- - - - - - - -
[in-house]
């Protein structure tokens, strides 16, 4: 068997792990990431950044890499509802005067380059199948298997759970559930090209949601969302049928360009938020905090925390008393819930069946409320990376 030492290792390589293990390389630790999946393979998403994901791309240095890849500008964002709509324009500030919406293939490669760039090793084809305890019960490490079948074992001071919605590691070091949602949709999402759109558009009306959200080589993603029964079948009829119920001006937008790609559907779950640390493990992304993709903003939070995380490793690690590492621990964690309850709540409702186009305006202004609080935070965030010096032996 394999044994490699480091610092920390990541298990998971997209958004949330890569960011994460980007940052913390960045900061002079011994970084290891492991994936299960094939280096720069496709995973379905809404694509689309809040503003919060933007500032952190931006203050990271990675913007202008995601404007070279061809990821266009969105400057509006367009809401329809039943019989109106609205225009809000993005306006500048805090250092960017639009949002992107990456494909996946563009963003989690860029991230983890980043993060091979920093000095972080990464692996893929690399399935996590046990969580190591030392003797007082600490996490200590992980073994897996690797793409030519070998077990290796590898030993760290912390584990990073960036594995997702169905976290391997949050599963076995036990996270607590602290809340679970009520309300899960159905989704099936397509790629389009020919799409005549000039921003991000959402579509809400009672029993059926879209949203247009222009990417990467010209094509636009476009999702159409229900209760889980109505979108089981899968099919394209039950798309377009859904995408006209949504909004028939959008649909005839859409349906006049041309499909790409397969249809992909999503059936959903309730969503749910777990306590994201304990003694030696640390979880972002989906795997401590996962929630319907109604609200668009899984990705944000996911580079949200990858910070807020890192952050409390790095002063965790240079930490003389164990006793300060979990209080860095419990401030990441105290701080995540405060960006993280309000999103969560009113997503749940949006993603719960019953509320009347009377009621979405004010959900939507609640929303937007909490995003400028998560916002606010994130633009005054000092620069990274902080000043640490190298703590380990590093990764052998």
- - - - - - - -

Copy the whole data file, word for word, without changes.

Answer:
[in-house]
């Protein structure tokens, strides 16, 4: 068997792990990431950044890499509802005067380059199948298997759970559930090209949601969302049928360009938020905090925390008393819930069946409320990376 030492290792390589293990390389630790999946393979998403994901791309240095890849500008964002709509324009500030919406293939490669760039090793084809305890019960490490079948074992001071919605590691070091949602949709999402759109558009009306959200080589993603029964079948009829119920001006937008790609559907779950640390493990992304993709903003939070995380490793690690590492621990964690309850709540409702186009305006202004609080935070965030010096032996 394999044994490699480091610092920390990541298990998971997209958004949330890569960011994460980007940052913390960045900061002079011994970084290891492991994936299960094939280096720069496709995973379905809404694509689309809040503003919060933007500032952190931006203050990271990675913007202008995601404007070279061809990821266009969105400057509006367009809401329809039943019989109106609205225009809000993005306006500048805090250092960017639009949002992107990456494909996946563009963003989690860029991230983890980043993060091979920093000095972080990464692996893929690399399935996590046990969580190591030392003797007082600490996490200590992980073994897996690797793409030519070998077990290796590898030993760290912390584990990073960036594995997702169905976290391997949050599963076995036990996270607590602290809340679970009520309300899960159905989704099936397509790629389009020919799409005549000039921003991000959402579509809400009672029993059926879209949203247009222009990417990467010209094509636009476009999702159409229900209760889980109505979108089981899968099919394209039950798309377009859904995408006209949504909004028939959008649909005839859409349906006049041309499909790409397969249809992909999503059936959903309730969503749910777990306590994201304990003694030696640390979880972002989906795997401590996962929630319907109604609200668009899984990705944000996911580079949200990858910070807020890192952050409390790095002063965790240079930490003389164990006793300060979990209080860095419990401030990441105290701080995540405060960006993280309000999103969560009113997503749940949006993603719960019953509320009347009377009621979405004010959900939507609640929303937007909490995003400028998560916002606010994130633009005054000092620069990274902080000043640490190298703590380990590093990764052998």